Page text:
To this end, DOT presented evidence including maps, photos, traffic studies, safety studies, comparative data, environmental impact studies, alternative analysis, and expert engineering testimony establishing the needs for the Project, identifying environmental features, developing alternatives. DOT's experts all testified that Alternative 1 meets the Project needs and is the most feasible of the seven alternatives studied while presenting the best balance of impacts to the environment. DOT's experts testified that there is no reasonable and prudent alternative to utilization of productive agricultural lands in question. The Board did not find that DOT's evidence was not credible. See The Ainjar Trust; Marcon. Therefore, this evidence constitutes legally sufficient evidence in support of DOT's preferred alternative.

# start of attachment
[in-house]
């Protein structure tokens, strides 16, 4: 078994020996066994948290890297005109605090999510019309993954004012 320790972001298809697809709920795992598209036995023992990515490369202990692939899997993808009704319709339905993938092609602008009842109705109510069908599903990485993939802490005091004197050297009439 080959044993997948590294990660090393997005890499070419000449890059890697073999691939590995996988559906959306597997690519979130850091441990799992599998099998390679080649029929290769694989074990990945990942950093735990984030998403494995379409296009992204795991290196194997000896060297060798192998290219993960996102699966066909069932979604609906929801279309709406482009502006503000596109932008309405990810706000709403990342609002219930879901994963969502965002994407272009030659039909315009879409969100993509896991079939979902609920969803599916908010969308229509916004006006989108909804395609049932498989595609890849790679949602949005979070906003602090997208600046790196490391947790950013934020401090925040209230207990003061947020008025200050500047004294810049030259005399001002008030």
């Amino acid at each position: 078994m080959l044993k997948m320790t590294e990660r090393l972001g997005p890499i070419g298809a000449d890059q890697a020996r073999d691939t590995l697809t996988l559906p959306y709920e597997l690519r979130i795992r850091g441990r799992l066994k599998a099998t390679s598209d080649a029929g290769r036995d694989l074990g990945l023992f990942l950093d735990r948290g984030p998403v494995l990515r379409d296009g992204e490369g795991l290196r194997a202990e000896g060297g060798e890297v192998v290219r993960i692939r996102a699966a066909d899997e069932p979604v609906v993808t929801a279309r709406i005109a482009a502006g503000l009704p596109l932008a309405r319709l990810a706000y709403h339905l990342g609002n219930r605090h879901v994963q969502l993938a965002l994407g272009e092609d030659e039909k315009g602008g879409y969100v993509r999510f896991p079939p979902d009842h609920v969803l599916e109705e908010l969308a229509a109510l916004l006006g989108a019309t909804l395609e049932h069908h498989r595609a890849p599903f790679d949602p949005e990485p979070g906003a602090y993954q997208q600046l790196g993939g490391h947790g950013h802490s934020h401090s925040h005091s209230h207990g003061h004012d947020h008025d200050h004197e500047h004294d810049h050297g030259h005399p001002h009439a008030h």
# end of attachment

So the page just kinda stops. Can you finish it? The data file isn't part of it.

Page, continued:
Once DOT satisfied its burden of production, the burden should have shifted to the Klines to produce competent evidence of the existence of a reasonable and prudent alternative to the utilization of the lands in Alternative 1. While the Klines testified at the hearing and voiced their opinions as to their preferred alternatives, they themselves are not expert engineers and they did not present any expert engineering testimony or evidence to rebut the evidence presented by DOT. Their testimony, standing alone, was insufficient to refute the expert engineering evidence presented by DOT as the subject matter requires "special skill and training beyond the ken of ordinary laymen". See Young, 560 Pa. at 377-378, 744 A.2d at 1278 (quoting Reardon v. Meehan, 424 Pa. 460, 465, 227 A.2d 667, 670 (1967)).